A man who possessed all the world can offer went to church one Sunday and discovered he really had nothing at all. There were three cars in his garage, but he could only ride in one at a time. The finest delicacies found their way to his table, but only his guests enjoyed them. His appetite long satiated, the hunger which now consumed him was a craving beyond three meals a day. The cashmere coat did nothing to warm him because a chill had settled on his spirit. And so he left everything he had and went on a journey.
A man who had never ceased to be a boy went to church one Sunday and wanted, fiercely, to grow up. Like a drowning man, he saw in a flash the wasted years and minutest disappointments borne only in the half light of intoxication. So he cast aside his bottle and went on a journey.
A man who wore a constant sneer went to church one Sunday, and for the first time in his life wanted to believe in something. So with the corners of his mouth turned up, he stepped into the light of day and also went on a journey.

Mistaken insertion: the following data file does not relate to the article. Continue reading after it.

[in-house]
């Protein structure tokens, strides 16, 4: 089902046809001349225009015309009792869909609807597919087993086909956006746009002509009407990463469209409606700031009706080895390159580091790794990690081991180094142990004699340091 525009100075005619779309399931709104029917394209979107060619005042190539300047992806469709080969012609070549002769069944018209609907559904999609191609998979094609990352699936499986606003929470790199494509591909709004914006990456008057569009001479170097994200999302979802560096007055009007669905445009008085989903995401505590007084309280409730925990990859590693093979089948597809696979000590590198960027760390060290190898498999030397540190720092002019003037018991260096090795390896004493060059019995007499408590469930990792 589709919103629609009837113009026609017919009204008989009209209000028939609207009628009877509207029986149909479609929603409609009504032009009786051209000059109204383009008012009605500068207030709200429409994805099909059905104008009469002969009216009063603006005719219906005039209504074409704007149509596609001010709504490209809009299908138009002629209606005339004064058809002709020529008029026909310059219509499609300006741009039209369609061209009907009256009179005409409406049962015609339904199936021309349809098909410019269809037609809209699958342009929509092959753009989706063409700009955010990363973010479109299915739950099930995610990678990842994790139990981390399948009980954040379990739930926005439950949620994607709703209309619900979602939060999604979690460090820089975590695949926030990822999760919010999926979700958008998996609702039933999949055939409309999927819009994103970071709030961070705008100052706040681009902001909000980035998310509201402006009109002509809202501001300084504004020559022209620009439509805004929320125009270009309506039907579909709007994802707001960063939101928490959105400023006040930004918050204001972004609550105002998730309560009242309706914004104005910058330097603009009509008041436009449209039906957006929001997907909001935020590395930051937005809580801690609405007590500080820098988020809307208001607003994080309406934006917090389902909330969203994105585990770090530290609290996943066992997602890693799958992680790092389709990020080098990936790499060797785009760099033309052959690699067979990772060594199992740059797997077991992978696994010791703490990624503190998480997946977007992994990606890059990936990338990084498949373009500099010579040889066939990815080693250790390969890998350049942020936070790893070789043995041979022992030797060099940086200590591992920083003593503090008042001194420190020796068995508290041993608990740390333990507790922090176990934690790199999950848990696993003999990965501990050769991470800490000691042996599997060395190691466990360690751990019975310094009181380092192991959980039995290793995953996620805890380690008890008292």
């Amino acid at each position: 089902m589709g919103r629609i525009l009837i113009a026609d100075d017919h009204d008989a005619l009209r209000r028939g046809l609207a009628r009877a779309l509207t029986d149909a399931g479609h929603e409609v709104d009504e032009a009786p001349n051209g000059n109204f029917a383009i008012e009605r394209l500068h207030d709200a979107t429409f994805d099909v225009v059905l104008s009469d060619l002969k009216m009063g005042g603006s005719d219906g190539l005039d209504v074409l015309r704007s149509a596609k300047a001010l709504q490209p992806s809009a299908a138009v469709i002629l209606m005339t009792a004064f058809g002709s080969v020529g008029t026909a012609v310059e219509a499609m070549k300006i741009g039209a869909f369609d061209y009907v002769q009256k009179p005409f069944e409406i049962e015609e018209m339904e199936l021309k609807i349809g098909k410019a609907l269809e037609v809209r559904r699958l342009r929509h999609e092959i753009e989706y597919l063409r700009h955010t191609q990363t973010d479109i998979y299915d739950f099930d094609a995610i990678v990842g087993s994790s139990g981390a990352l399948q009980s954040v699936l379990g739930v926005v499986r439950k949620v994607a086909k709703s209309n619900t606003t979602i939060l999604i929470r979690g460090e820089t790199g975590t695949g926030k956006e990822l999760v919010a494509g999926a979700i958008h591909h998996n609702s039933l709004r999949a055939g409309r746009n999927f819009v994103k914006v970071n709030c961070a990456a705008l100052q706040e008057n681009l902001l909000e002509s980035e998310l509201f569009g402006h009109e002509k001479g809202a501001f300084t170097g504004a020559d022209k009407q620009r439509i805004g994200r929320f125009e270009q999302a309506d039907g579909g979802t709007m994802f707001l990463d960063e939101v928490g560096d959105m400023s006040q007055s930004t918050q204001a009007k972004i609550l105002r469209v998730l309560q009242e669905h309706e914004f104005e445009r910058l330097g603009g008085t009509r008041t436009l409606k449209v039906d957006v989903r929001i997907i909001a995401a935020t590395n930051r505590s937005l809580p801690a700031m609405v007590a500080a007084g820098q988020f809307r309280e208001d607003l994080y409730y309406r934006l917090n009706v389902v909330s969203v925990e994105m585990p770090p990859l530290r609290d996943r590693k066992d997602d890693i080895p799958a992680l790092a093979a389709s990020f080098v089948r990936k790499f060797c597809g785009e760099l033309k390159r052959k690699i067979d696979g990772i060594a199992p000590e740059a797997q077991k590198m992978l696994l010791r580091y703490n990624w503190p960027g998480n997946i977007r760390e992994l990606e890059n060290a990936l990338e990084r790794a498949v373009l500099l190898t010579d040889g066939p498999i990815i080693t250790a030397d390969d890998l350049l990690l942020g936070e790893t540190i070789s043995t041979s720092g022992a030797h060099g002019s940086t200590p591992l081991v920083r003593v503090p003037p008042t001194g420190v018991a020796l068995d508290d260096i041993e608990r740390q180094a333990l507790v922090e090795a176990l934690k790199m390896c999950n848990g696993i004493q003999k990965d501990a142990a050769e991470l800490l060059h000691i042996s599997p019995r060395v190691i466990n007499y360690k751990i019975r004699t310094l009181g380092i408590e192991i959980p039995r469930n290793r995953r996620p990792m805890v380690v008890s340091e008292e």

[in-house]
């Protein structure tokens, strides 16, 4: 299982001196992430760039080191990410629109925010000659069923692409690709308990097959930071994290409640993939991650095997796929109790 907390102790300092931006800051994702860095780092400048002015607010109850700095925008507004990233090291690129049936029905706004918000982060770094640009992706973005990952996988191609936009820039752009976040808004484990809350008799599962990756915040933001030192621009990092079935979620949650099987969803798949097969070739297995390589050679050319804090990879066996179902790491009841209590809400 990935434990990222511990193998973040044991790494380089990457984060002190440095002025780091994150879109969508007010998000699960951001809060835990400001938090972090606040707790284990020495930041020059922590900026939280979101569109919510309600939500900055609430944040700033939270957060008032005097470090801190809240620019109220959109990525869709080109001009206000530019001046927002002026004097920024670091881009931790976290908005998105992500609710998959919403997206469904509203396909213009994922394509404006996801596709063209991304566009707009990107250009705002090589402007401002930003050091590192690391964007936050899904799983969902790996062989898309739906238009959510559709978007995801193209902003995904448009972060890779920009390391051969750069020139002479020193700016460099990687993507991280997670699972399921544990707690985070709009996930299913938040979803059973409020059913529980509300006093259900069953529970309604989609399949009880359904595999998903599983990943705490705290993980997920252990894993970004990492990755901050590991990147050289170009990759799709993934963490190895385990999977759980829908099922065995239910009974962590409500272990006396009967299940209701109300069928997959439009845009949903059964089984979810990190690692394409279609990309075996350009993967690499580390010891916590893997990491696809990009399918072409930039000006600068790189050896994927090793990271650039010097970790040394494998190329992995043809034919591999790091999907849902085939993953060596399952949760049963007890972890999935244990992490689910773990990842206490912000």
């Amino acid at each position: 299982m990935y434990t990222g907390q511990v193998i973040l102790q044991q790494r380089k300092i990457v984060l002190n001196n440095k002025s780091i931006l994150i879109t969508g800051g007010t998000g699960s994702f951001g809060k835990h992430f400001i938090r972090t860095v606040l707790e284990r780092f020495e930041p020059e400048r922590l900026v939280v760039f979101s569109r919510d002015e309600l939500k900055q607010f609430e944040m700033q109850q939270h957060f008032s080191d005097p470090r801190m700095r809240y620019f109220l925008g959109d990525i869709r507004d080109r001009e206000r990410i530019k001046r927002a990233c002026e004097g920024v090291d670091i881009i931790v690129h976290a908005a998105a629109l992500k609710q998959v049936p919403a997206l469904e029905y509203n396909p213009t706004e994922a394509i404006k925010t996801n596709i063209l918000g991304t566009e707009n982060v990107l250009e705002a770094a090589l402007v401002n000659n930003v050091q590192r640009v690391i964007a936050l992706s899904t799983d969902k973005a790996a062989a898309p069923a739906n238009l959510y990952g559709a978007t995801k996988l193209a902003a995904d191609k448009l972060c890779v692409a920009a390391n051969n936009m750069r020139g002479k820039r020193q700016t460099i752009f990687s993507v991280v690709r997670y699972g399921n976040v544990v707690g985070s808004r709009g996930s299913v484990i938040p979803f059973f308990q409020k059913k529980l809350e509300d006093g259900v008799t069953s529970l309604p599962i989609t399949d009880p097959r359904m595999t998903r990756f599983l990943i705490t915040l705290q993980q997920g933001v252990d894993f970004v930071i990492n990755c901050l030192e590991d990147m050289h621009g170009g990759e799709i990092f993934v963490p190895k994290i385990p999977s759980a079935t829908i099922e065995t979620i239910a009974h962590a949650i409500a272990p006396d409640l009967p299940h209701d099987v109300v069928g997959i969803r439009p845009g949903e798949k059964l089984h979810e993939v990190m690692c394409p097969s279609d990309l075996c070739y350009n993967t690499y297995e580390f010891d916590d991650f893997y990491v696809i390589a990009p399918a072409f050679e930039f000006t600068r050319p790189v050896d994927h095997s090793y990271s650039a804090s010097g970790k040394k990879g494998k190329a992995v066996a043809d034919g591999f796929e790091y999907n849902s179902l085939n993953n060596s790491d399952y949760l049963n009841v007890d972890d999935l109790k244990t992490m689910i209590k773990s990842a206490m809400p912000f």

They travelled long and far, not knowing what they sought, and at a particular fork in the road it happened that they all came together. Each welcomed the presence of the other, and they continued on as one. They wandered in a weariness, and as night-time fell and finding themselves no closer to their goal, the three sat down to rest.
Whether real or a dream, I do not know, but each became aware of a figure in the shadow, and then it, or he, spoke, “You have travelled on familiar ground—three others came this way, many years ago. You bear a close resemblance.”
“Who were they?” said the first man.
“How many years ago?” said the second.
“Why did they come?” said the third.
“The world remembers them as the three wise men, and they came this way nineteen hundred and sixty years ago, following a star.”
“I can hardly be called wise,” said the rich man in lowered tones. “I had everything a man can wish for, but not the wisdom to enjoy it. I left it all behind.”